Minority political parties have provided alternative policy solutions to solve youth unemployment and mismanagement of the Ghanaian economy.
They pledged to provide long-term financial support and low-interest rates to entrepreneurs and businesses to expand and provide jobs for the teeming unemployed youth.
They also promised to add value to the country’s natural resources and establish refineries to add value to gold and petroleum products.
The parties said this at a debate organised by the Multimedia Group (Joy FM) in collaboration with the IMANI Centre for Policy Education, at the University of Professional Studies (UPSA) in Accra.
The event featured five presidential aspirants; Hassan Ayariga of the All People’s Congress (APC), Brigitte Dzorgbenuku of the Progressive People’s Party (PPP), David Apasera of People’s National Convention (PNC), Ivor Kobina Greenstreet of the Convention People’s Party (CPP) and Kofi Percival Akpaloo of the Liberal Party of Ghana (LPG).
The parties explained various policy interventions to make corruption unattractive and meet out severe sanctions to offenders.
The presidential aspirants answered questions on the economy, governance, corruption and provided alternative solutions on how they would manage the incidence of crime and ensure law and order in the country.
Mr Kofi Akpaloo, the LPG flagbearer, pledged to establish a $10 billion job fund when given the nod to govern the country in the December 7 polls.
The fund, he said, would provide long-term funding to businesses and entrepreneurs to expand and provide jobs for Ghanaians.
He also intends to borrow both locally and internationally to expand the economy with the belief that the country’s $39 billion debt stock should not hinder it from borrowing more because the “so-called” developed nations like the USA and Japan owned trillions of dollars, with over 100 per cent debt to GDP ratio.
Mr Hassan Ayariga of the APC disagreed with Mr Akpaloo’s approach to solving the country’s challenges by borrowing.
He said the country was in a leadership crisis and successive governments over the years had not used the loans secured from the Briton Wood Institutions and donor communities wisely.
He intended to levy every Ghanaian GH¢8,000 when given the nod to pay the country’s piled up debt.
He would also spend a day in a police cell to exemplify his intention to prosecute and jail any corrupt public appointee.
Mr Ayariga said no foreign mining firm would be given mining contract to mine, but would rather support local mining firms to mine so that the financial benefits would remain in the country.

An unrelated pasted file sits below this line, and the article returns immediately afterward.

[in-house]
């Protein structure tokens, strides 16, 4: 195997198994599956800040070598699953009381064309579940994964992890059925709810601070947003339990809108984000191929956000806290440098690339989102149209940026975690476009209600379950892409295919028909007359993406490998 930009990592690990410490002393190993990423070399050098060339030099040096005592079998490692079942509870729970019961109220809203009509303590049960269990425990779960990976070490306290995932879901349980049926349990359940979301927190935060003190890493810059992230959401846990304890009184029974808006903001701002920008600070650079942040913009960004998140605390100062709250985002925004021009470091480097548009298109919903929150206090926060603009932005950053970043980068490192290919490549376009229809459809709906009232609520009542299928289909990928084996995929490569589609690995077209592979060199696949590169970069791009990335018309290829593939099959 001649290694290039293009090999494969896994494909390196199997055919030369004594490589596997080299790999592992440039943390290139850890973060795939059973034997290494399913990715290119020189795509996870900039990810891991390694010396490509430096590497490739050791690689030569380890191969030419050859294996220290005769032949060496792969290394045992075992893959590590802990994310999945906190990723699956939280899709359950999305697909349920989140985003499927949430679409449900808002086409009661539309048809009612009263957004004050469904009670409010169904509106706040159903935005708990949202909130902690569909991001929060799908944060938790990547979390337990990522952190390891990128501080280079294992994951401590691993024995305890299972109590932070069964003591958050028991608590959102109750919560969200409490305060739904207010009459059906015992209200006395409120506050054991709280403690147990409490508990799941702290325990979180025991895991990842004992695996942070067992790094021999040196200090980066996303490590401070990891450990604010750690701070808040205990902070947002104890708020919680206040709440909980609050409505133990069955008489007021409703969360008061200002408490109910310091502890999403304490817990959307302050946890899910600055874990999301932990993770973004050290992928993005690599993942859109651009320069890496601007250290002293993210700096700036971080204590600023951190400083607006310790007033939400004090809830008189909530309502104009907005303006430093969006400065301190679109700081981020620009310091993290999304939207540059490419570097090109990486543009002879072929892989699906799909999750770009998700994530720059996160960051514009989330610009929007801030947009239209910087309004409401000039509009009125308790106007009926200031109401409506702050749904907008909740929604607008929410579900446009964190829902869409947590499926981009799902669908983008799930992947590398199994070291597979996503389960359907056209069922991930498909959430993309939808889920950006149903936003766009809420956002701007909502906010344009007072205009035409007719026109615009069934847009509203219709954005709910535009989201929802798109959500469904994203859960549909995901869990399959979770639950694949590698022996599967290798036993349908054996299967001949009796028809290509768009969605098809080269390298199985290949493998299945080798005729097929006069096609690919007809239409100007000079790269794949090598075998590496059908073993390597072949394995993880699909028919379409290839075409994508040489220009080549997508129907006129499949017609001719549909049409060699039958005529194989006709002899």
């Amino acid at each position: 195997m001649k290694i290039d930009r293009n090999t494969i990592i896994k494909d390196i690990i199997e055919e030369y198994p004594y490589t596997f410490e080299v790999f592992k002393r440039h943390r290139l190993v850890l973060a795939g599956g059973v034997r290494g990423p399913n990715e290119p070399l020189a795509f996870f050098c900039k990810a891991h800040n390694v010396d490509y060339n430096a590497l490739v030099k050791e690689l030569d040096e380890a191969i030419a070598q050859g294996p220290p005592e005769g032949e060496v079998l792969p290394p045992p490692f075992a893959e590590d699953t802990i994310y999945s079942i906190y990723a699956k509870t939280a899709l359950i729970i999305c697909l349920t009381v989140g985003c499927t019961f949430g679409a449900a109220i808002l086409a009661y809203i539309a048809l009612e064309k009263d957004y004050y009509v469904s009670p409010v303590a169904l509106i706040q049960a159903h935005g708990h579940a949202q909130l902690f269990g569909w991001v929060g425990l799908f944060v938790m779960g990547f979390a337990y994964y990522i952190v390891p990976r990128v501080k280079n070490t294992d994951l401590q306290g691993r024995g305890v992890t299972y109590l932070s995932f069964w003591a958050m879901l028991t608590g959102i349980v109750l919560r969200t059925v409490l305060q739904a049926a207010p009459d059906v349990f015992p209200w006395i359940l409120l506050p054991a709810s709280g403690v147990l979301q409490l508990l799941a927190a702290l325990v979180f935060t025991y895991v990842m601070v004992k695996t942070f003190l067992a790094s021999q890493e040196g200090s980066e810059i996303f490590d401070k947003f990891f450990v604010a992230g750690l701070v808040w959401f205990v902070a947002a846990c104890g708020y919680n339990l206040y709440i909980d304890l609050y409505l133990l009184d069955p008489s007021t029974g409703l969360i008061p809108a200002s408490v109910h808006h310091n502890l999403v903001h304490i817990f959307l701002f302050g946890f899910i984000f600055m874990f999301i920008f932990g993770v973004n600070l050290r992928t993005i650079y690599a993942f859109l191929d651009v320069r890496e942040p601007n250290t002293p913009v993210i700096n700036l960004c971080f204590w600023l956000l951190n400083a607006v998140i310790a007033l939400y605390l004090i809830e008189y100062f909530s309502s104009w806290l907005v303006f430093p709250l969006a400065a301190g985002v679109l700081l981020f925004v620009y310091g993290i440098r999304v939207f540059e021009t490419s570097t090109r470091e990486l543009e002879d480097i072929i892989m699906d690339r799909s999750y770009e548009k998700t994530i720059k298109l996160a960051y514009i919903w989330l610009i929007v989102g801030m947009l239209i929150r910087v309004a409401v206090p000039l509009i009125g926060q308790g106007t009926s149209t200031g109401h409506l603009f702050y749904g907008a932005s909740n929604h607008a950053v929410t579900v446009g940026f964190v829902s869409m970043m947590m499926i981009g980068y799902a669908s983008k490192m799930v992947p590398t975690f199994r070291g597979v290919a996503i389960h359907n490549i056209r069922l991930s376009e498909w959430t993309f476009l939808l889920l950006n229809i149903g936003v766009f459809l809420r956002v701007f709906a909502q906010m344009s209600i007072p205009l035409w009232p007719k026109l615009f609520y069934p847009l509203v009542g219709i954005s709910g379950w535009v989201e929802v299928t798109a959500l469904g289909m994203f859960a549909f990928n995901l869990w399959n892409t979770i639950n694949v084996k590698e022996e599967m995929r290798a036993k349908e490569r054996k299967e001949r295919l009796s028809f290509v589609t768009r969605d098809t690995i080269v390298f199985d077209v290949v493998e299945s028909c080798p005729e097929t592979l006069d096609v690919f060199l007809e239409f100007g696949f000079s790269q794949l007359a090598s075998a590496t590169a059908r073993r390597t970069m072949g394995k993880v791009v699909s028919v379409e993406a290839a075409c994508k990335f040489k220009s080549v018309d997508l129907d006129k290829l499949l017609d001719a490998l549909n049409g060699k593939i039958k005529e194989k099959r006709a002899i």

“I will transform the economy and restore hope to Ghanaians. I will not trade the sovereignty of the country to anyone,” he stressed.
Mr David Apasera of the PNC said he would establish a Paramilitary Unit and equip them with the necessary logistics to deal swiftly with highway crime.
He said he intended to introduce tougher measures to deal with corruption with the cautioned that he would “order the shooting or hanging of corrupt public appointees if the measures instituted by my administration failed.”
Mrs Dzorgbenuku, the PPP Flagbearer, however, disagreed with Mr Apasera’s harsh decision to shoot corrupt public appointees but rather insisted that political leadership should stop interfering, and allow the security agencies to enforce the laws.
She underscored the need to support local farmers with requisite financial support to expand and increase production, rather than spending hard currency to import basic food items like rice.
Her administration would invest in local industries to add value to the natural resources to create sustainable jobs for all Ghanaians.
Mr Ivor Greenstreet, the CPP Flagbearer, said his administration would not borrow to develop the economy, but would rather develop entrepreneurial skills of Ghanaians in areas with comparative advantage as well as adding value to the country’s natural resources.
His administration would enforce public procurement legislation to curb corruption in the public sector.
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